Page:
Legal studies, Mediation

In co-operation with Benjamin N. Cardozo School of Law, Yeshiva University, New York and Hamline University School of Law, Minnesota

Course date

8 June - 19 June, 2009
Application deadline
15 February, 2009
Course Director(s): 

Lela P. Love

Kukin Program of Conflict Resolution, Benjamin N. Cardozo School of Law, New York, USA
Course Faculty: 

Petra Bard

Legal Studies and CELAB, Central European University, Budapest, Hungary

James R. Coben

Mitchell Hamline School of Law, St. Paul, USA

Dana Potockova

Charles University and Anglo-American College, Prague, Czech Republic
Guest Speaker(s): 

Csilla Kollonay-Lehoczky

Department of Legal Studies, Central European University, Budapest, Hungary
Course Coordinator: 

Kitty Atkins

Dispute Resolution Institute, Hamline University School of Law, St Paul MN, USA

Klara Papp

Department of Public Policy, CEU, Budapest, Hungary

The course is designed to introduce academics, professionals and students in the East and West, who are pursuing the study of conflict and conflict resolution processes, to mediation and facilitation theory and skills. The program lays a philosophical and intellectual foundation for mediation and then cultivates basic mediation practice skills. A cross-disciplinary and cross-national inquiry into the use of dialogue in conflict scenarios, the course explores consensual methods to promote understanding and dispute resolution between peoples.

Through lecture, discussion, demonstration and role-plays, students will be introduced to mediation and facilitation theory and skills and examine the impact of culture and context on the consensus-building approach adopted. The course also will examine a variety of strategies to foster and support democratic and constructive dialogue. The interactive presentation of the material is designed to offer teaching and training models to those course participants who want to develop programs in their own countries. Participants should come prepared for a highly engaging learning experience.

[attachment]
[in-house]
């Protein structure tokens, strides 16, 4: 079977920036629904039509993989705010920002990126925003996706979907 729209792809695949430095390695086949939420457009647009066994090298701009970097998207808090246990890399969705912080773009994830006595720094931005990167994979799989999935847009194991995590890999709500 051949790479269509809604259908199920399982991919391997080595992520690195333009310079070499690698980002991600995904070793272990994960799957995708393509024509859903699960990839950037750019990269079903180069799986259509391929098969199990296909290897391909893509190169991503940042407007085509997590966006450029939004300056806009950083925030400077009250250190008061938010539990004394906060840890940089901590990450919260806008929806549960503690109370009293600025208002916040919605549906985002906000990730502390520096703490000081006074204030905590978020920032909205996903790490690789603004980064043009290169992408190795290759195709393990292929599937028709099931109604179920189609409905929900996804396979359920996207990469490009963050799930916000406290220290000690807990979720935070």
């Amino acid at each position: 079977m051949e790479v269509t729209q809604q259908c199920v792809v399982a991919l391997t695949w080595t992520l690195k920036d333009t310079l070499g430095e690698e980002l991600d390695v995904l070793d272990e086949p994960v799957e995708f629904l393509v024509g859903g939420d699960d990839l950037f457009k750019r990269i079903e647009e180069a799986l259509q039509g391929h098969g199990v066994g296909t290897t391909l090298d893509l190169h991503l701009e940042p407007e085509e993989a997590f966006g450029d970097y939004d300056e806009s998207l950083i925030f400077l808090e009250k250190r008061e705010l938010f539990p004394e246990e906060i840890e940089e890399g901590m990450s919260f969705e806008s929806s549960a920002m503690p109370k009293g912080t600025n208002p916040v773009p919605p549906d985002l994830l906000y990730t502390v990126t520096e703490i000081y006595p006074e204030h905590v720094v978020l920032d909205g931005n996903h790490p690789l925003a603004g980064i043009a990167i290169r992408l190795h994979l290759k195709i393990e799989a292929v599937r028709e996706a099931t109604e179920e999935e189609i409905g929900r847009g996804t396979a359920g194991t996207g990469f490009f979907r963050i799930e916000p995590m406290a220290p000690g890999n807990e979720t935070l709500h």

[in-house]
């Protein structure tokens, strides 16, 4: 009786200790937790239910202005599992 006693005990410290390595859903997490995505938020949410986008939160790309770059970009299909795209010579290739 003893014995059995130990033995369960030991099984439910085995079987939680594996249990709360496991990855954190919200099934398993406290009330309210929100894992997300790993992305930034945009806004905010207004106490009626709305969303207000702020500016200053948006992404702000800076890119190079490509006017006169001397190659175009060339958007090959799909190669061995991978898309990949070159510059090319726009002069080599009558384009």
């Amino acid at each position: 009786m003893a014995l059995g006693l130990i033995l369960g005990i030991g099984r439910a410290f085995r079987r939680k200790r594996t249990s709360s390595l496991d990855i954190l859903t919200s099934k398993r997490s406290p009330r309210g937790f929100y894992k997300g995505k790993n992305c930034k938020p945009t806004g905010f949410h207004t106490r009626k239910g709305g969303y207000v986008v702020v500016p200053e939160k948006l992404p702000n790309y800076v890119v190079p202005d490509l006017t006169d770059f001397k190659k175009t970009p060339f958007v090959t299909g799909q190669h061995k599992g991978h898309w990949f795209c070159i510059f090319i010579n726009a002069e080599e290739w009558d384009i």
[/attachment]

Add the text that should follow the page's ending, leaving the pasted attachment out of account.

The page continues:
Case examples will focus on both civil and criminal mediation models and scenarios from both the United States and Central and Eastern Europe, including efforts in Central and Eastern Europe to promote meaningful democratic dialogue in times of crisis involving high-conflict situations and inter-ethnic tensions.

Mediation is a newly emerging field in both the west and the east. Legislation mandating the use of mediation has outpaced the development of both theory and practice, and this course is designed in part to fill that gap, cultivating scholars, teachers, trainers, and practitioners in this developing and important arena

Funding opportunity

This course usually enjoys the perspectives of participants from many countries. While applicants are selected on academic merit, to ensure this geographical diversity we encourage and give special consideration to applicants from around the world.

The Mediation course is generously funded by private foundations enabling participation at a low, subsidized tuition cost (tuition fee: 500 EUR). As applicants residing in developing countries may have difficulty paying for tuition and/or some of the other associated costs (travel and accommodation), a limited number of scholarships will be offered on a competitive basis for participants from emerging countries worldwide. Those who wish to apply for financial aid should send a separate cover letter specifying their reasons.